Extruded products can be light with delicate, homogenous textures or more firm with less expanded consistencies. Several qualitative characteristics determine these desired outcomes. Starch provides the underlying structure. When combined with a lower fiber concentration, it makes for lighter, puffier snacks. A higher fiber concentration impedes expansion, making for more dense snacks. Hydration properties like water-oil holding capacities and gelation are particularly essential for predicting the behaviors of an extruded matrix. Macromolecular substances, like starch, protein, and lipids, may also undergo structural changes in response to variations in moisture content during this process. Lastly, protein is also responsible for much of the structural integrity and texture of the finished product. However, the extrusion process can disrupt proteins when subjected to pressure and temperature changes. Therefore, it is important to recognize that having the proper ingredient pairings is critical for success.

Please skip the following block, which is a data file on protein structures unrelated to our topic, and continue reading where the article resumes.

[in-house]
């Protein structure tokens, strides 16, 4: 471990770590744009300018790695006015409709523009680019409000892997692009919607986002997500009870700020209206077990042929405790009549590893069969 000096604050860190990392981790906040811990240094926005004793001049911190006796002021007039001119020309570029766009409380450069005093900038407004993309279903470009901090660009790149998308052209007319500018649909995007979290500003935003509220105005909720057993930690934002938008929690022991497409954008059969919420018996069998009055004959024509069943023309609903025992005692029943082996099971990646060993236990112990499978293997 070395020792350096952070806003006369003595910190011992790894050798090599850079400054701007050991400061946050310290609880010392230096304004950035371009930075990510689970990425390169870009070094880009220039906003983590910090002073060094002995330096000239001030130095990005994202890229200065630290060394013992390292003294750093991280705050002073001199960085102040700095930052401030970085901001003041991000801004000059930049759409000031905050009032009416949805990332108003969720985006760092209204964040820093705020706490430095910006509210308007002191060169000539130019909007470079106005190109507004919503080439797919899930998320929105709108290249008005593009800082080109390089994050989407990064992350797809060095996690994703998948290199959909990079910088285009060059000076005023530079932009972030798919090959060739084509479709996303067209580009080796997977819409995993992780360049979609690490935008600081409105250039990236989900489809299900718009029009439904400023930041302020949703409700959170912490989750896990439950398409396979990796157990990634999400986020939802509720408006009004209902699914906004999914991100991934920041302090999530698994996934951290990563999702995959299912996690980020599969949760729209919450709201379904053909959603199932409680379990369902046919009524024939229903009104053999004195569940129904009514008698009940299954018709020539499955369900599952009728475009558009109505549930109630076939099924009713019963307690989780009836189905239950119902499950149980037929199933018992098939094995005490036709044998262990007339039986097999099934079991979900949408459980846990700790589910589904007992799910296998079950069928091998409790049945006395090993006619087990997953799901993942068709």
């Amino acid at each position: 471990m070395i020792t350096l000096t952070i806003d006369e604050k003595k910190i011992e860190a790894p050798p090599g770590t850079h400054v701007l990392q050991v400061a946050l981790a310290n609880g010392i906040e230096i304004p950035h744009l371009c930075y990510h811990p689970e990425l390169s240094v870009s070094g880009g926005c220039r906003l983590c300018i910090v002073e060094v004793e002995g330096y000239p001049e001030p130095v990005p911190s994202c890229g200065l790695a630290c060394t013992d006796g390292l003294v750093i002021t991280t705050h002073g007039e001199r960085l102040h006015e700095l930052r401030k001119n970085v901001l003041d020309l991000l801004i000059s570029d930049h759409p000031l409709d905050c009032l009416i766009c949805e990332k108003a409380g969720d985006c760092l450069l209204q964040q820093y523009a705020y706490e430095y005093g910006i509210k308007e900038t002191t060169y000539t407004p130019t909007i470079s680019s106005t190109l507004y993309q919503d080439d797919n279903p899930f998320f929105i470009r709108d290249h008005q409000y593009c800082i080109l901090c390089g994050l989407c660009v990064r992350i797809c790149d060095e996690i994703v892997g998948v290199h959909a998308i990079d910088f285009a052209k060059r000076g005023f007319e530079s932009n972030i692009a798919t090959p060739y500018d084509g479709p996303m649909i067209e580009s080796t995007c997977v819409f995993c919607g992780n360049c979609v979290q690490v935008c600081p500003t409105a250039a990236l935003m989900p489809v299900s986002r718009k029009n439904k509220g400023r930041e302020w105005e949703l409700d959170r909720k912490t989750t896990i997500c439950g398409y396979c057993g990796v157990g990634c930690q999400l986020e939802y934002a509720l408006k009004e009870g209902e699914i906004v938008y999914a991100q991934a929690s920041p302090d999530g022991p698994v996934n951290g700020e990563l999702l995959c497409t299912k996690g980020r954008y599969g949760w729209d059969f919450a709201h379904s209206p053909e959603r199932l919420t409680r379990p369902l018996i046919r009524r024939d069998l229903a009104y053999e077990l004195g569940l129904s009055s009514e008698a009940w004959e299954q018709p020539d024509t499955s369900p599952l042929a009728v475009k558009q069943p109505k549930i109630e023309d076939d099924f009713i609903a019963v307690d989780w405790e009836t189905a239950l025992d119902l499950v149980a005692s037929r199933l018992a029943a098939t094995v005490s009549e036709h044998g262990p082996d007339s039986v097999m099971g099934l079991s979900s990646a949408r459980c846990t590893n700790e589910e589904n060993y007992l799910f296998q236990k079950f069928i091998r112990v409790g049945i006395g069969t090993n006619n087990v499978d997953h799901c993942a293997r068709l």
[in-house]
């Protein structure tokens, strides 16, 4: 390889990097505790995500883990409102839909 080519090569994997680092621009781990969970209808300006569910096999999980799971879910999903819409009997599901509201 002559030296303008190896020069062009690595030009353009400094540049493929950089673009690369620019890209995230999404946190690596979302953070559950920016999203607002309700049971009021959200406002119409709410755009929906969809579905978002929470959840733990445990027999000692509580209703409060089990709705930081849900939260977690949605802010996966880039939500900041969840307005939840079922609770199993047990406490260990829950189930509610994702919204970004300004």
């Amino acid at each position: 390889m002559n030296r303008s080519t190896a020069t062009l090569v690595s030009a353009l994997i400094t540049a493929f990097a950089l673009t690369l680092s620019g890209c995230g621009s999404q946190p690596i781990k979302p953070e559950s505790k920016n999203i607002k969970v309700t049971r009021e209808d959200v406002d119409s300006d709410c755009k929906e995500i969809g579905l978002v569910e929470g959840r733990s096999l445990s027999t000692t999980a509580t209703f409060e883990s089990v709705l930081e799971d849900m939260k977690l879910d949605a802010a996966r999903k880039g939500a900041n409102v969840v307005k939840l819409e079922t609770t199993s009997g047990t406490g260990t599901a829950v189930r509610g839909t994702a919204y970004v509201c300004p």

Soybean, wheat, and pea are the three most often utilized raw ingredients in food extrusion. These plant-based raw materials can be used in the form of flour, concentrates, and isolates. They are high in protein and can be added to starch-based goods like cereals and snacks to improve their protein content and enhance their texture. Yet, while these popular ingredients may support the formulation of extruded snacks, they also include well-known allergens in gluten or soy that go against the free-from trend that is filling up the snack aisle. Consequently, manufacturers are seeking alternative ingredient solutions to support the complex challenges of making extruded snacks.
Finding a Gluten-Free, Keto-Friendly Alternative
Food allergies and other hypersensitivities impact millions of American families. Because of this, the FDA has implemented regulations to safeguard individuals with food allergies with detailed labeling requirements. The mandate stipulates that all “major food allergens” must be labeled with the name of the allergen source. The law identified nine major food allergens: milk, eggs, fish, Crustacean shellfish, tree nuts, peanuts, wheat, sesame, and soybeans . Therefore, extruded manufacturers are searching for allergen-free and healthier snack ingredients, leading to the exploration of hemp seed protein and other plant-based proteins as alternatives. These ingredients have gained significant attention in recent times.